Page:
While summer hasn’t officially started with the solstice coming in a few weeks, this post-Memorial-Day short week and a final farewell to winter weather has started the summer season in earnest for most Northern Hemispherians. And thus beginneth the season of sentences like:
It’s not only the heat but also the humidity.
Both the heat and the humidity have been awful this summer.
And while you lament the oppressive heat waves with such sentences this summer, you can not only wish you had air conditioning but also prepare for the GMAT. “Not only…but also;” “Both _____ and ______;” “Just as X, so Y;” and other similar phrases should be free points for you on the GMAT if you heed this advice (which is not only valid GMAT advice but also terrific summertime skin care advice):
As an example, consider this partial sentence correction question:
This weekend, Anna will either go surfing at Paradise Cove or sailing at Montego Marina.
(A) go surfing at Paradise Cove or sailing
(B) surf at Paradise Cove or she will sail
(C) go surfing at Paradise Cove or go sailing
The technique? Cover up everything from “either” through “or” (or from “not only” through “but also” or from “both” through “and” when you see those structures) and if the sentence doesn’t still make sense, it’s wrong. Try it:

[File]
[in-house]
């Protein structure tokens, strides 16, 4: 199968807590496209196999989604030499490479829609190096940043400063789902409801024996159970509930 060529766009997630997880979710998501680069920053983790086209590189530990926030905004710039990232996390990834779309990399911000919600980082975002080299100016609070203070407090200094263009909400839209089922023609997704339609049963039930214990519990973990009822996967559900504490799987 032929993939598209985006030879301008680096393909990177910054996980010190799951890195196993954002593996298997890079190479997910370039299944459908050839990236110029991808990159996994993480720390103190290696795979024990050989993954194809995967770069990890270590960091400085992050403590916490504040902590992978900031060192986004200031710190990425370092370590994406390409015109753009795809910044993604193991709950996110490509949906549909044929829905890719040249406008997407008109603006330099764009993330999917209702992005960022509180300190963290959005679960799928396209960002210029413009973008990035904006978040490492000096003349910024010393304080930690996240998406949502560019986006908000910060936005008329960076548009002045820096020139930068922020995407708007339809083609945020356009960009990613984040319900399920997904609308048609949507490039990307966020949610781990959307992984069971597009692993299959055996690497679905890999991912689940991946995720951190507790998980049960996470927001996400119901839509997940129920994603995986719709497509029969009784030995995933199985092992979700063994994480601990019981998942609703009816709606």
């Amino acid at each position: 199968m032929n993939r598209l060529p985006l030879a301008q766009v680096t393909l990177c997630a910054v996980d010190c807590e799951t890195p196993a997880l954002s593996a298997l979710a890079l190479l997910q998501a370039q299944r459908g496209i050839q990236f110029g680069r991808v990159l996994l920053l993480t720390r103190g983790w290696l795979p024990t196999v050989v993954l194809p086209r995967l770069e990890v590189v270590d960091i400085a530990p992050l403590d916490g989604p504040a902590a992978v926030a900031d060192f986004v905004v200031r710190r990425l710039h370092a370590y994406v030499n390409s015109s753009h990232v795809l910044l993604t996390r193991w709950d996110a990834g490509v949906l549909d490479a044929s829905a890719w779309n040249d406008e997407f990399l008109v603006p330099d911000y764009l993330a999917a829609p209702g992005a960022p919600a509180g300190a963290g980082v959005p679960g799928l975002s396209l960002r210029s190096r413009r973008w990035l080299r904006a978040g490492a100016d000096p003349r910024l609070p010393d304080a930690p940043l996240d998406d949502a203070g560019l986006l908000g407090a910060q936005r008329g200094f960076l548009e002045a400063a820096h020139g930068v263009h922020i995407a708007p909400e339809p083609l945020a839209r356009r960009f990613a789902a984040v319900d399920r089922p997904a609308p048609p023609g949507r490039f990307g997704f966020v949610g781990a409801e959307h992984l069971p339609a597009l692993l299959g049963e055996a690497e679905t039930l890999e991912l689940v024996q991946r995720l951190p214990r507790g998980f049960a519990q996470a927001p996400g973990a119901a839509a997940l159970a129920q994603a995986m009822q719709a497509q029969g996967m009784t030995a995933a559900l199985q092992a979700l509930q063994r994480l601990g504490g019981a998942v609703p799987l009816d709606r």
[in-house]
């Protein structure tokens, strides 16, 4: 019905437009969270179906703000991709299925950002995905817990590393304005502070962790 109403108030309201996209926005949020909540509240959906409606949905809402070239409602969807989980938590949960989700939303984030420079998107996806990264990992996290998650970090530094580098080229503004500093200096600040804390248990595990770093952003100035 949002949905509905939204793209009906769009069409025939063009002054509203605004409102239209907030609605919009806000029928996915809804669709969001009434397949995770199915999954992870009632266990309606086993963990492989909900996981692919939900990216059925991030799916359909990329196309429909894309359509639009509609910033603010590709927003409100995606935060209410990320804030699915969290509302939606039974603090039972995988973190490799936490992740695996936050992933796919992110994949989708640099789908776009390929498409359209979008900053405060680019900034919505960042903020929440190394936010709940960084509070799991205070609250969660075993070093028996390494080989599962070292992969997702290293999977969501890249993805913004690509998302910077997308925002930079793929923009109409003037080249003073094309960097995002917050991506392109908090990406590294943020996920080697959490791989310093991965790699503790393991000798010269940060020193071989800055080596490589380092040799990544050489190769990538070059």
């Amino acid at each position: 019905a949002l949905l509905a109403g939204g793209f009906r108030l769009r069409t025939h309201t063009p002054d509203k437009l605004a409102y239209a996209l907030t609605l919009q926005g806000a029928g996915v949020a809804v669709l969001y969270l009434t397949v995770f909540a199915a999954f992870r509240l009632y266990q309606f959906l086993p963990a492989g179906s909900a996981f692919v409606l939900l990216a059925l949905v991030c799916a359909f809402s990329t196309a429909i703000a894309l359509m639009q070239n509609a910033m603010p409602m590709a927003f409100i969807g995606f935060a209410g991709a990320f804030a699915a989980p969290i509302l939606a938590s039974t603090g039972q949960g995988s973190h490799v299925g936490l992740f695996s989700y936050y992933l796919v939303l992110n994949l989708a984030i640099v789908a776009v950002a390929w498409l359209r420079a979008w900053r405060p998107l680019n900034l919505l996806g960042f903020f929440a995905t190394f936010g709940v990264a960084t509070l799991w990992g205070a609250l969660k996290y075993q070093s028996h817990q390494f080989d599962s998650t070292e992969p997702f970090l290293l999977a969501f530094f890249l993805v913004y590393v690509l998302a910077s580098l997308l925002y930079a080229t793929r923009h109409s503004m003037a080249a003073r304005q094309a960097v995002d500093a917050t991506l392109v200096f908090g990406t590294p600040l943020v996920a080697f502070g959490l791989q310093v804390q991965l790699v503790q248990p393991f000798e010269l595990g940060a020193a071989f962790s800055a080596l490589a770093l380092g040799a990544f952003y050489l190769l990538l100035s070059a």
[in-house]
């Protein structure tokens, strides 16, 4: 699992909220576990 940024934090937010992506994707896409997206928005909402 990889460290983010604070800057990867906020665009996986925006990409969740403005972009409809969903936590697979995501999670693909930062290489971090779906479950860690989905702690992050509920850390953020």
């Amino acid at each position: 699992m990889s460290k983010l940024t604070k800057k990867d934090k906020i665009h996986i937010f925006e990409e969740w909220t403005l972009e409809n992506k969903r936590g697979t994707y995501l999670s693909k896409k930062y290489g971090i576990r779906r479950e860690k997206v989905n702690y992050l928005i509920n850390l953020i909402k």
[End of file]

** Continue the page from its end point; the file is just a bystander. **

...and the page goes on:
(A) This weekend, Anna will…sailing at Montego Marina.
(B) This weekend, Anna will…she will sail at Montego Marina
(C) This weekend, Anna will…go sailing at Montego Marina
As you should see, C is the only one that makes sense, so it has to be right. The reason? These “structures that split in two” require parallel construction – if there’s a verb right after “either” there has to be a verb right after “or.” But if the subject comes right after “either,” there has to be a subject (like she) right after “or.” And the byproduct of that is that if that parallel structure is broken, the second half of the sentence won’t make sense – it will either be missing an important word or
it will include a redundant word or phrase (like “it will”).
So when you see any of these constructions:
Both X and Y
Either X or Y
Neither X nor Y
Just as X, so Y
Not only X, but also Y
Seize the opportunity and cover up everything between (and including) those structural phrases. If the resulting sentence doesn’t make sense, that answer is wrong. And since people often struggle mightily with parallel structures, the “Cover Up” strategy should give you free points on that question. So while you may not be a fan of either the heat or the humidity this summer, paying attention to parallel structure when you issue those complaints can help you get into both Harvard and
into Stanford in the fall.
By Brian Galvin